A person’s financial situation is always fluid. There will probably be times during your life when you feel flush, and you’re confident that you can pay any bills that come your way. At other moments, if you’re in debt, you might turn to tools like a payoff calculator until you’re back on more stable financial ground.
Remember, though, you can always work on your monetary situation if it’s not where you want it to be. It might also turn out that your prospects are better than what you imagined. Let’s look at a few ways you can tell that you’re doing better with your finances than it might first appear.
1. You Have No Credit Card Debt
Maybe you don’t have a ton in your savings or checking accounts right now, or maybe you don’t have a lot of assets like stocks or bonds. However, if you’re not currently carrying any credit card debt, you’re doing alright. Millions of Americans have substantial credit card debt, and if that’s something you’ve been able to avoid, that’s cause for celebration.
You can work hard and practice responsible spending habits, and you can probably build up your savings and create a diversified portfolio for yourself eventually. As of now, though, being able to pay off your credit card balances in full every month is a sure sign that your situation is not as dire as you might imagine.
2. You Save Regularly
You may also be in the habit of putting away money from your paycheck every month into a savings account. Maybe you need to put the bulk of the cash you earn toward your weekly or monthly expenses, but if you can stash at least a little bit in your rainy-day fund, you should feel optimistic.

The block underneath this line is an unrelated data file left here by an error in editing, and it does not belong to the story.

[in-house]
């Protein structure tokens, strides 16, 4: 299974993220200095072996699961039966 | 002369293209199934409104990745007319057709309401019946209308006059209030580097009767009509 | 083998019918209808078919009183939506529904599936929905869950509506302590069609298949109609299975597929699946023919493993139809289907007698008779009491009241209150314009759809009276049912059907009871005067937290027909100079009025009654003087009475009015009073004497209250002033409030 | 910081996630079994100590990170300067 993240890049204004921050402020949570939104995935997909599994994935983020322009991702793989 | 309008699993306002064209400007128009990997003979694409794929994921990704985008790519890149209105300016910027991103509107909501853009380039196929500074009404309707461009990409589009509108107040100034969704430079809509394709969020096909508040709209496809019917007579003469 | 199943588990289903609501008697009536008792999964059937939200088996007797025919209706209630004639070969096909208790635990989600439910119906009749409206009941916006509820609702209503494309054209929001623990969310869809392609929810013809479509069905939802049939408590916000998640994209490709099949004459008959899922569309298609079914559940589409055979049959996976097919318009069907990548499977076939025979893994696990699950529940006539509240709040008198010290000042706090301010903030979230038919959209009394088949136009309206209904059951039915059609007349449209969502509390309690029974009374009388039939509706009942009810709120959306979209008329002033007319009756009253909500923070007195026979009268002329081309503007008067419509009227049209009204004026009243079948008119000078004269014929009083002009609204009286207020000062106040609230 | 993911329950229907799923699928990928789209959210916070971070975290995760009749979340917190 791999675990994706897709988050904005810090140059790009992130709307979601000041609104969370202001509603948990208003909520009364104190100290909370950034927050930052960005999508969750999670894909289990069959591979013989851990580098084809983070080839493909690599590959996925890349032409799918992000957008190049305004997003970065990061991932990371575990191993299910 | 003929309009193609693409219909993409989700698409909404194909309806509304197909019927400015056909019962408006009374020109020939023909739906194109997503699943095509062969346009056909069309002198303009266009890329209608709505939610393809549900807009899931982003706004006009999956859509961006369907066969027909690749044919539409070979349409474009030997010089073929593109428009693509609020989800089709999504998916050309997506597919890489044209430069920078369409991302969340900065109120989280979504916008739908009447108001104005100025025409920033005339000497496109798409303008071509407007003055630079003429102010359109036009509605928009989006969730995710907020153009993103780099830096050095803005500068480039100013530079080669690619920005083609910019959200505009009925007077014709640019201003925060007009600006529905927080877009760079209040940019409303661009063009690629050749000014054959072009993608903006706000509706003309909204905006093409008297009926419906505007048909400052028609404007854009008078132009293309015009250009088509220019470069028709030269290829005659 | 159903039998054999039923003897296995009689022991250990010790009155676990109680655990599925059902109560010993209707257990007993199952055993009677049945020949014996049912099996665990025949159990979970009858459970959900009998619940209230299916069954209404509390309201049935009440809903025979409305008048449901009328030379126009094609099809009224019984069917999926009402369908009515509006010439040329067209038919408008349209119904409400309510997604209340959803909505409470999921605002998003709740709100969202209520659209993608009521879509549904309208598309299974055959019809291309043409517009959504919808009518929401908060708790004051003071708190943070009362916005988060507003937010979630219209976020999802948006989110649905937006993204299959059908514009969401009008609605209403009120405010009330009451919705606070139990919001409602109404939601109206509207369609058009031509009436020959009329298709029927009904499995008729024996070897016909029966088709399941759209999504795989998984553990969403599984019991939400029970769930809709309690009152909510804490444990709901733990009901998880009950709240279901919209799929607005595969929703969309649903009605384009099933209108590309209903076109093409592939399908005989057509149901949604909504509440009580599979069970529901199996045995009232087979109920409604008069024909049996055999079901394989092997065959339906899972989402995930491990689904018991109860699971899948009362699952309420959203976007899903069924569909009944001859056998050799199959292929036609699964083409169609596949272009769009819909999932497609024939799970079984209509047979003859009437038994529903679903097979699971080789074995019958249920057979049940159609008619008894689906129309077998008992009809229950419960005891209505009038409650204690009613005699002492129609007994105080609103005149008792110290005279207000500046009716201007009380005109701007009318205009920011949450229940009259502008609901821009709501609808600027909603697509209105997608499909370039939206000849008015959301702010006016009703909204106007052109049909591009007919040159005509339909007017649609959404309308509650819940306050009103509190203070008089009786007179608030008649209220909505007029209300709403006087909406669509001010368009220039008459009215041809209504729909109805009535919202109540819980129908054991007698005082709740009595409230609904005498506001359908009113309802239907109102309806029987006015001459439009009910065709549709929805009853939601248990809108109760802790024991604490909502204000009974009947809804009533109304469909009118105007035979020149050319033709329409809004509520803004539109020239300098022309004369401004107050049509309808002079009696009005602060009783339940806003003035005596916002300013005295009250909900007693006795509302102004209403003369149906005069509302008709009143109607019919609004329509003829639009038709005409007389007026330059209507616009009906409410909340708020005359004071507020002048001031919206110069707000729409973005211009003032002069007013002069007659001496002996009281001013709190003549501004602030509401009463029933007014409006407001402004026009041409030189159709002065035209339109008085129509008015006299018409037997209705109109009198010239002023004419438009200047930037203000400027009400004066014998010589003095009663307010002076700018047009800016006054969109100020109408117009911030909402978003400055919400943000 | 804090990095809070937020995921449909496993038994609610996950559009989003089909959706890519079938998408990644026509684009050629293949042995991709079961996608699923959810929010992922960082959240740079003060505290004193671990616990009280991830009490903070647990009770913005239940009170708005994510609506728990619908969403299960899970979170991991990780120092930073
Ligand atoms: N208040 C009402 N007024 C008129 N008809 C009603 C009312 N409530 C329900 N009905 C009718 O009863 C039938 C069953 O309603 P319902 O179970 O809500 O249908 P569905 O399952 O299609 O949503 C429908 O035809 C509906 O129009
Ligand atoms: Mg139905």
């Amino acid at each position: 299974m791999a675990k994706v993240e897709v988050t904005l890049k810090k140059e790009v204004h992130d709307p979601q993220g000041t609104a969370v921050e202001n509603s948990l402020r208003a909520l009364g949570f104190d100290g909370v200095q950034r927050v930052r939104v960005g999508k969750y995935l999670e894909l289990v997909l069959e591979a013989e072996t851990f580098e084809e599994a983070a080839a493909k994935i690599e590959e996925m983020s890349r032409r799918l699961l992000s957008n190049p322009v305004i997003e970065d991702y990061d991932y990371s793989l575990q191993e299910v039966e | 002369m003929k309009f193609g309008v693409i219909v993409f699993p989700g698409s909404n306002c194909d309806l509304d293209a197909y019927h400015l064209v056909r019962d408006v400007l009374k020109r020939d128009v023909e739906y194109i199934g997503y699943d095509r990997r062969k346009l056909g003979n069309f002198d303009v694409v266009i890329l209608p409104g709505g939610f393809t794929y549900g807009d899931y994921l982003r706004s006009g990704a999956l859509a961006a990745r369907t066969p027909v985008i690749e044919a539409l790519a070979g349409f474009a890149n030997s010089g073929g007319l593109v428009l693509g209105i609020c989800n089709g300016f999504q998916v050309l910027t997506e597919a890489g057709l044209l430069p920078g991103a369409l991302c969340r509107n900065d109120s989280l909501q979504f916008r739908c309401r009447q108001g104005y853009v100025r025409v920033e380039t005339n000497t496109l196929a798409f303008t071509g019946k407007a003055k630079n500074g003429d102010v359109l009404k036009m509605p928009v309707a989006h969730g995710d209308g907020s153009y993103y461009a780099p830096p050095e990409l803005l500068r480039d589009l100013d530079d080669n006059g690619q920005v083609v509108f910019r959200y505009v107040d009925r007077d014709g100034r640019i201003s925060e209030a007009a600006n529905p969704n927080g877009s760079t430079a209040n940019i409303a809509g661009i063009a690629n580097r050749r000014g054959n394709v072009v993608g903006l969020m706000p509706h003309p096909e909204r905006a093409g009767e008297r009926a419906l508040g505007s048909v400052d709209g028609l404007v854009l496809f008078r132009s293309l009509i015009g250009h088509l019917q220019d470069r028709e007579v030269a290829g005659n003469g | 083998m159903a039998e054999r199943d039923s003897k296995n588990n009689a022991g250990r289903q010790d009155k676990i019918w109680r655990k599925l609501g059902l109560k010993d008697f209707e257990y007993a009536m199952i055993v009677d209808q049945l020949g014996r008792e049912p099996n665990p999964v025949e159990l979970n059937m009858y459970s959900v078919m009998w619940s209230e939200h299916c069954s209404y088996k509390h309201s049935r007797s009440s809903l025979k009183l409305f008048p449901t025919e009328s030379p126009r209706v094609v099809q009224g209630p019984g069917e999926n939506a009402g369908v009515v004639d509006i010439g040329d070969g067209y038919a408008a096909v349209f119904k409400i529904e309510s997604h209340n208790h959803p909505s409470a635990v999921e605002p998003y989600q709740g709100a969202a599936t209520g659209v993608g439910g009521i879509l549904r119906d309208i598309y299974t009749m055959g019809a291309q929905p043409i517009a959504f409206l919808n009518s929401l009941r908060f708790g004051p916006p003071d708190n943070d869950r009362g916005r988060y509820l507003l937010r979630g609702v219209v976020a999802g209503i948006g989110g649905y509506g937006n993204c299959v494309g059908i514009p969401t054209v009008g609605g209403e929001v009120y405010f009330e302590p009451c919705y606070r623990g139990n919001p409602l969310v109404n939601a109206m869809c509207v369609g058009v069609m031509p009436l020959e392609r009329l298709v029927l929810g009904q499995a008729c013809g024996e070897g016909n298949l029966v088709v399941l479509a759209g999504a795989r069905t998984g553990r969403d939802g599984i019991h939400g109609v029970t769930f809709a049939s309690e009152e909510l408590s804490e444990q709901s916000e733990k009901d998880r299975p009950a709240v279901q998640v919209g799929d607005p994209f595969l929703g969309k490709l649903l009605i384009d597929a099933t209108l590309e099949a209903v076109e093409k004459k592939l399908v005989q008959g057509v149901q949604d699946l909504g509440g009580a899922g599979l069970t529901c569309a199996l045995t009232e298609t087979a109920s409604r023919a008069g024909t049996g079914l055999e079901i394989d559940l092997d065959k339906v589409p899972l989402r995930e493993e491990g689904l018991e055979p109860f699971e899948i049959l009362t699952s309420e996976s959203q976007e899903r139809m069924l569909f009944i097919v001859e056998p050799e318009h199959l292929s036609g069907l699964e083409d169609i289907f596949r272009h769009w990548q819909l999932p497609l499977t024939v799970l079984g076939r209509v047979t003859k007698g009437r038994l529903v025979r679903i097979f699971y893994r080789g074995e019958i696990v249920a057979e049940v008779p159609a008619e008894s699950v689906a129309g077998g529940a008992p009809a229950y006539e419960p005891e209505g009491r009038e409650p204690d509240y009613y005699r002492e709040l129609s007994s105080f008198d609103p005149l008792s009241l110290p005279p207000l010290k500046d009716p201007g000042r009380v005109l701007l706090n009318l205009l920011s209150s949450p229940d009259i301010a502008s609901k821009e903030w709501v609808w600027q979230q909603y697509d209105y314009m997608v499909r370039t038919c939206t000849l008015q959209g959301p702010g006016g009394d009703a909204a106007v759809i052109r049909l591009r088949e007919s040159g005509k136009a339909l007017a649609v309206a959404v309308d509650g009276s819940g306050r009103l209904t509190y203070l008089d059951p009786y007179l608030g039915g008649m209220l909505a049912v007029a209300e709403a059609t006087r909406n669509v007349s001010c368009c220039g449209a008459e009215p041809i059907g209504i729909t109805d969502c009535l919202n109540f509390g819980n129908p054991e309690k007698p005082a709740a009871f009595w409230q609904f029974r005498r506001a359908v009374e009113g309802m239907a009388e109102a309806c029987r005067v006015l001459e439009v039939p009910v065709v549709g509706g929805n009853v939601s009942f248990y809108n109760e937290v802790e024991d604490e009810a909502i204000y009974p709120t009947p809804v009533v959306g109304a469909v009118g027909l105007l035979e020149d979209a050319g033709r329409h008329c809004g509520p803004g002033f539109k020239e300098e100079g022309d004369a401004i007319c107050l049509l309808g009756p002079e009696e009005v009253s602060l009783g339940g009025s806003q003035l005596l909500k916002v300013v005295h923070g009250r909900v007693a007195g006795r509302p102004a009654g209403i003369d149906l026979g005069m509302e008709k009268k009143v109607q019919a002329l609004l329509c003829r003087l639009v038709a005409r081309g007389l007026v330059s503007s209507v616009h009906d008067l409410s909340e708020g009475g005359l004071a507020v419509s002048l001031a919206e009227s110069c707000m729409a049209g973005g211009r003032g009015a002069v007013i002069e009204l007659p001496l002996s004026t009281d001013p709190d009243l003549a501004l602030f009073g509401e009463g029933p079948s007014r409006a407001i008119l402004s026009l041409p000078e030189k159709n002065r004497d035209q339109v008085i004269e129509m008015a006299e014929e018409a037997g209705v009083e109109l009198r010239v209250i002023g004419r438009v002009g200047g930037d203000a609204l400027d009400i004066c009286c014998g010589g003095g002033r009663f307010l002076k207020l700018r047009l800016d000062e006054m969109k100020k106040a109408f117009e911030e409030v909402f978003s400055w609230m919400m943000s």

You can use that money as a shield against sudden expenses, like hefty medical bills. You might even use some of that cash to take a vacation at some point, or maybe you continue to save it for your eventual retirement. Look at it this way: saving a little money from every paycheck is a great way to build good habits and prepare for your future.
3. You Own a Home
If you don’t have a lot of money in your accounts or other financial assets, but own your own home, you have equity, as well as four walls and a roof over your head.
Owning your home means you still have to pay utility and food bills, but you can avoid the monthly rent you would pay if renting a house or apartment, which is rising around the country due to inflation. Owning a home means you’ll always have a measure of stability, even if you don’t have a lot of liquid assets.
Keep in mind that there are other costs associated with homeownership, such as property and school taxes, but as long as you know what time of year to expect those bills, they shouldn’t blindside you.
You May Be Doing Better than You Think
You might not feel like you’re wealthy at this particular moment, but if you stop and consider your situation, you may decide you’re not doing as bad as you thought. If you own a home, that means you don’t have to worry about rent every month.
If you save money from every paycheck and put it away, that’s being financially responsible, and those savings will build up over time. If you have no credit card debt and continue paying off your balances at the end of every billing cycle, you won’t have to worry about exorbitant interest fees.
Try to look on the bright side and make sensible monetary decisions every day, and your finances should keep moving in the right direction.